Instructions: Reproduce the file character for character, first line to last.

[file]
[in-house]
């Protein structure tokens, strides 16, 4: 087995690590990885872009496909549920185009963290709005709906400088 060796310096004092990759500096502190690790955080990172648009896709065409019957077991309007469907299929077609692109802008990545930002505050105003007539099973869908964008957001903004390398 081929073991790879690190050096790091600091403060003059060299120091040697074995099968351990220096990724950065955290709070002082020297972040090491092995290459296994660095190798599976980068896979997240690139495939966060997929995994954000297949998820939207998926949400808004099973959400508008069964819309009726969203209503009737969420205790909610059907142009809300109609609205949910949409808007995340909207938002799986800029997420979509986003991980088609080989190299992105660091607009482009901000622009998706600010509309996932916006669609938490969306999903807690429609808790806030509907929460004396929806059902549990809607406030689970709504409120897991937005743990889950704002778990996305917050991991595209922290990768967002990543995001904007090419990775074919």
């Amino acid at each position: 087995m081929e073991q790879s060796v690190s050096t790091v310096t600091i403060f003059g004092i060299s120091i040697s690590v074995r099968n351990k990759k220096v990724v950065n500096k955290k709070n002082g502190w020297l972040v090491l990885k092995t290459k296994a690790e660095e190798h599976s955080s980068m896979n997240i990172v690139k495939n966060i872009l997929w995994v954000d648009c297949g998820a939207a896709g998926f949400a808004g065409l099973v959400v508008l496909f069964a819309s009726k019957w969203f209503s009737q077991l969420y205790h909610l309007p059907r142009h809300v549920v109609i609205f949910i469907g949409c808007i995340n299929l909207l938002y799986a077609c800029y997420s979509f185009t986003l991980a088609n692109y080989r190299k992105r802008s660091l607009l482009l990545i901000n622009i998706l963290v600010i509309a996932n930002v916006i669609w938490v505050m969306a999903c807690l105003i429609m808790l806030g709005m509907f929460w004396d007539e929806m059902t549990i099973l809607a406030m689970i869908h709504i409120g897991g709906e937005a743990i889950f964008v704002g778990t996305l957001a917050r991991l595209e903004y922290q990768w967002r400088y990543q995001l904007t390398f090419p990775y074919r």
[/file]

[in-house]
């Protein structure tokens, strides 16, 4: 087995690590990885872009496909549920185009963290709005709906400088 060796310096004092990759500096502190690790955080990172648009896709065409019957077991309007469907299929077609692109802008990545930002505050105003007539099973869908964008957001903004390398 081929073991790879690190050096790091600091403060003059060299120091040697074995099968351990220096990724950065955290709070002082020297972040090491092995290459296994660095190798599976980068896979997240690139495939966060997929995994954000297949998820939207998926949400808004099973959400508008069964819309009726969203209503009737969420205790909610059907142009809300109609609205949910949409808007995340909207938002799986800029997420979509986003991980088609080989190299992105660091607009482009901000622009998706600010509309996932916006669609938490969306999903807690429609808790806030509907929460004396929806059902549990809607406030689970709504409120897991937005743990889950704002778990996305917050991991595209922290990768967002990543995001904007090419990775074919």
């Amino acid at each position: 087995m081929e073991q790879s060796v690190s050096t790091v310096t600091i403060f003059g004092i060299s120091i040697s690590v074995r099968n351990k990759k220096v990724v950065n500096k955290k709070n002082g502190w020297l972040v090491l990885k092995t290459k296994a690790e660095e190798h599976s955080s980068m896979n997240i990172v690139k495939n966060i872009l997929w995994v954000d648009c297949g998820a939207a896709g998926f949400a808004g065409l099973v959400v508008l496909f069964a819309s009726k019957w969203f209503s009737q077991l969420y205790h909610l309007p059907r142009h809300v549920v109609i609205f949910i469907g949409c808007i995340n299929l909207l938002y799986a077609c800029y997420s979509f185009t986003l991980a088609n692109y080989r190299k992105r802008s660091l607009l482009l990545i901000n622009i998706l963290v600010i509309a996932n930002v916006i669609w938490v505050m969306a999903c807690l105003i429609m808790l806030g709005m509907f929460w004396d007539e929806m059902t549990i099973l809607a406030m689970i869908h709504i409120g897991g709906e937005a743990i889950f964008v704002g778990t996305l957001a917050r991991l595209e903004y922290q990768w967002r400088y990543q995001l904007t390398f090419p990775y074919r």